1. It is further relevant to note that it is settled law that the legislature is  aware of the statues already enacted and when the PMLA was enacted  in 2002, the Parliament was aware of the protection afforded to a  woman under Section 160 CrPC. Despite being aware of the same, the  Parliament while enacting a similar provision providing for compulsory  attendance of persons, chose not to extend the same protection under  the PMLA Act. At the same time wherever the Parliament thought it to  be necessary it extended the protection to a woman under the PMLA, it  has specifically provided so – as is in case of Section 45 of the PMLA.  Therefore, on this point also, it is clear that there is an inconsistency  between Section 50 of the PMLA and Section 160 of the CrPC and also  there is a clear legislative intent behind not providing the protection in  the nature of the proviso to Section 160 of the CrPC to a woman under  Section 50 of the PMLA. 
  1. As far as the judgment of the Division Bench of this Hon’ble Court in  Asmita Agarwal (supra) is concerned, it may be noted that FERA had  no overriding provision in the nature of Section 71 of the PMLA.  Therefore, when an officer operating under FERA summons a person  in absence of there not being an overriding provision in FERA, the  Hon‟ble Division Bench sought to interpret under Section 160 of CrPC  and Section 40 of FERA harmoniously in order to interpret them in  tandem. As opposed to the same, the PMLA clearly provides for an  overriding provision in case of any inconsistency and therefore, it is  imperative, as stated above, to give full effect to the provisions of the  PMLA. It would not be possible to interpret Section 50 of the PMLA  harmoniously with Section 160 of CrPC. In view of the difference in  the language and provision of the PMLA and FERA and specifically in  view of the absence of an overriding provision in FERA the reliance of  the Petitioners on the judgment in Asmita Agarwal (supra) is  misplaced.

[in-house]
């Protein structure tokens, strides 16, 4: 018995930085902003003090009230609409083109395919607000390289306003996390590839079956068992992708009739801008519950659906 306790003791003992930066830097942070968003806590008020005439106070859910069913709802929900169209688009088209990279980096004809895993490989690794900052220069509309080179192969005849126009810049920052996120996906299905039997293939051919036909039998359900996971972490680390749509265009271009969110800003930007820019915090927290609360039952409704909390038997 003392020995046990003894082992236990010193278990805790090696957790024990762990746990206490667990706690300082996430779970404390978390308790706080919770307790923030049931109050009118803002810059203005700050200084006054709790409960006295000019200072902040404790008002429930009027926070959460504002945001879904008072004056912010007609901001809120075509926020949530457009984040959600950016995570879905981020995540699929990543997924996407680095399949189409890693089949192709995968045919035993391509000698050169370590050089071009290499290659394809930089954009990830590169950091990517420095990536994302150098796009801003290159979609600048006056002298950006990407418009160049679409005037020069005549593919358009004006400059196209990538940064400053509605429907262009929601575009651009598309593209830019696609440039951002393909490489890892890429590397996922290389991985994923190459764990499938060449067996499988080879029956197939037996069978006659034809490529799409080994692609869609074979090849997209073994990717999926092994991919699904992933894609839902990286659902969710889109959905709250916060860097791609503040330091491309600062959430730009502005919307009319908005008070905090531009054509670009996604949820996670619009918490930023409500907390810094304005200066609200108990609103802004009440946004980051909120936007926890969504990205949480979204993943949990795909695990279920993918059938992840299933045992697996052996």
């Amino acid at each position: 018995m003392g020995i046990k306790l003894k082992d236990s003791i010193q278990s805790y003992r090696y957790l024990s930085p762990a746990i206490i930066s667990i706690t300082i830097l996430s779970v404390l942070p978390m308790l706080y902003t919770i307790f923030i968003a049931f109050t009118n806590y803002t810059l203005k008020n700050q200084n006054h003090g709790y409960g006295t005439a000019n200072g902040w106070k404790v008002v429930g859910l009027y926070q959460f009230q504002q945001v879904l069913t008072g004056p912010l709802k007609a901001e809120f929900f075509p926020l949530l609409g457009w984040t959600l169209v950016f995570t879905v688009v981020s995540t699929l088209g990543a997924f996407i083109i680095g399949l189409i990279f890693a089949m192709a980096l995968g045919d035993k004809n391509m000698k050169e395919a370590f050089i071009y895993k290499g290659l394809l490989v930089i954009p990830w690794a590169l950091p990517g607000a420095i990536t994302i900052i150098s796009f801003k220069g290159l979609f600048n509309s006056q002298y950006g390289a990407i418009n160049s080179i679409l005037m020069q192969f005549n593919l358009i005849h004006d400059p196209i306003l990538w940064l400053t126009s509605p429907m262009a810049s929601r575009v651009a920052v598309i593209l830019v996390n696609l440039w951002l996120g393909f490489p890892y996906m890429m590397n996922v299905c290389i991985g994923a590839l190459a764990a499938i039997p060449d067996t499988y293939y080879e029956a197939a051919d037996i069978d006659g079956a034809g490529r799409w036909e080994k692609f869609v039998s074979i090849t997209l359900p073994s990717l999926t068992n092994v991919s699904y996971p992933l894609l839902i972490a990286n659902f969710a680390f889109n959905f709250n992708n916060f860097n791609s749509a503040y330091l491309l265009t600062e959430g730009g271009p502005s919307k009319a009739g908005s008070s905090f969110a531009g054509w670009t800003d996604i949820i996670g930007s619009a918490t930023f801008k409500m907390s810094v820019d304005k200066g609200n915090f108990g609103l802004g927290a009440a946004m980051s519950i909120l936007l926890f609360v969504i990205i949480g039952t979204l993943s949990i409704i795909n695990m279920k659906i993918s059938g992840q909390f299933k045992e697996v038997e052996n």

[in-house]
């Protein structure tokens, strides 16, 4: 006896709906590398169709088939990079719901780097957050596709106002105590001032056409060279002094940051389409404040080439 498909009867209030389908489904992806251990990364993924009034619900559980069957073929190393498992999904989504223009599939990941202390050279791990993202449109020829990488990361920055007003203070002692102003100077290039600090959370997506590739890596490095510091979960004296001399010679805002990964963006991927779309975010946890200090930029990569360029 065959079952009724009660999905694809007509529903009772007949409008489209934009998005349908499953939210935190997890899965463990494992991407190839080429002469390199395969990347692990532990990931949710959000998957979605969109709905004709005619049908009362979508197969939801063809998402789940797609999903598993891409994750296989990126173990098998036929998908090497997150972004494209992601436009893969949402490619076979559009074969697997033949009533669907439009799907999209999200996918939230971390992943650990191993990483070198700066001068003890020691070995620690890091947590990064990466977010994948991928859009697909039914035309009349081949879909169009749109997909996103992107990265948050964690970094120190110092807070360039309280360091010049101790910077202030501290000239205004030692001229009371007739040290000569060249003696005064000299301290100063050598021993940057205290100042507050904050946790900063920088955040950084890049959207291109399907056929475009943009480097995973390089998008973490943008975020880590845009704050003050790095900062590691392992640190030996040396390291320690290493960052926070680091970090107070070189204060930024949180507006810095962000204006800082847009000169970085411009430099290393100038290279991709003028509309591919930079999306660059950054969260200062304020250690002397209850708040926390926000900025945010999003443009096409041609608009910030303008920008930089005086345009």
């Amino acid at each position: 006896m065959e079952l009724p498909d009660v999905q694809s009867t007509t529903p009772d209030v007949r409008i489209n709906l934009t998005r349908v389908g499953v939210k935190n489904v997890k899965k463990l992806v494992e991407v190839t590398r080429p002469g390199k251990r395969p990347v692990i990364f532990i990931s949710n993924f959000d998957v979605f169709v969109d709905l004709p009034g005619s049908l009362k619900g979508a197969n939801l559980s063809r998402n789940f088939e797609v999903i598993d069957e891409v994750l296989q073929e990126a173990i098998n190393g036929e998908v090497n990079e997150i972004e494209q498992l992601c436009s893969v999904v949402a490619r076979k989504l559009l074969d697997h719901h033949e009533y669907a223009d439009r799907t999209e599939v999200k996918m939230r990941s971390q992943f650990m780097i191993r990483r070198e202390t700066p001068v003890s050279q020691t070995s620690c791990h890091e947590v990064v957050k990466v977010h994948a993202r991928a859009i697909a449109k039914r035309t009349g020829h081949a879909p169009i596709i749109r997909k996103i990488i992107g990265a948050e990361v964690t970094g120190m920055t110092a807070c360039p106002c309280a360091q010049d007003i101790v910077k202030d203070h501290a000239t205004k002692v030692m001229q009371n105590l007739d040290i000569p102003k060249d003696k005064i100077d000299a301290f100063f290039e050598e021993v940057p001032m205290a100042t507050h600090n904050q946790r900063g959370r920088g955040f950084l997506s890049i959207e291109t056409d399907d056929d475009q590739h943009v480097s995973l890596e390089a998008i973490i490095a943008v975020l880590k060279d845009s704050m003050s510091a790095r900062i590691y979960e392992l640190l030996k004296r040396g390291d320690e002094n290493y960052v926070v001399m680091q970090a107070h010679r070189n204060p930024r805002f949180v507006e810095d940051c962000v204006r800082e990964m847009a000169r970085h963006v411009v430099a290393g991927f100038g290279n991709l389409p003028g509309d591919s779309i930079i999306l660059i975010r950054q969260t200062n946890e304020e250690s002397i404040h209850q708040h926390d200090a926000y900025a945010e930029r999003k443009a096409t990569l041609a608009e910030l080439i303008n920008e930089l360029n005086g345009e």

2. With regard to the allegation of mala fide it would be apposite to note  that the same is to be established to a specific assertion on the basis of  proven facts and not on the basis of conjectures and surmises. The  burden of establishing mala fide is very heavy on the person who  alleges it and further often requires relevant persons against whom such  allegations are made to be made parties to the petition so as to enable  them to respond to such allegations. 
  1. In the present case, the Petitioners with regard to mala fide in their  written submission, had stated that “The Petitioners have reasonable apprehension that investigation conducted qua them is motivated and  mala fide.” In light of the settled law of the Hon’ble Apex Court on the  subject [Indian Rly. Construction Co. Ltd. v. Ajay Kumar, (2003) 4  SCC 579, Ajit Kumar Nag v. Indian Oil Corpn. Ltd., (2005) 7 SCC  764, Nirmal Jeet Singh Hoon v. Irtiza Hussain, (2010) 14 SCC 564,  Ratnagiri Gas and Power (P) Ltd. v. RDS Projects Ltd., (2013) 1 SCC  524], no allegation of mala fide cannot be sustained merely on the basis  of a reasonable apprehension and, therefore, this Court will refrain  from commenting further on the said issue. The assertion that certain  questions were put in a roving and fishing manner to the Petitioners  cannot be a ground to allege malafides as it is settled law that  investigation is the sole prerogative of the investigating agency as per a  long line of judgments starting from King-Emperor Vs. Khwaja Nazir  Ahmad, 1944 SCC OnLine PC 29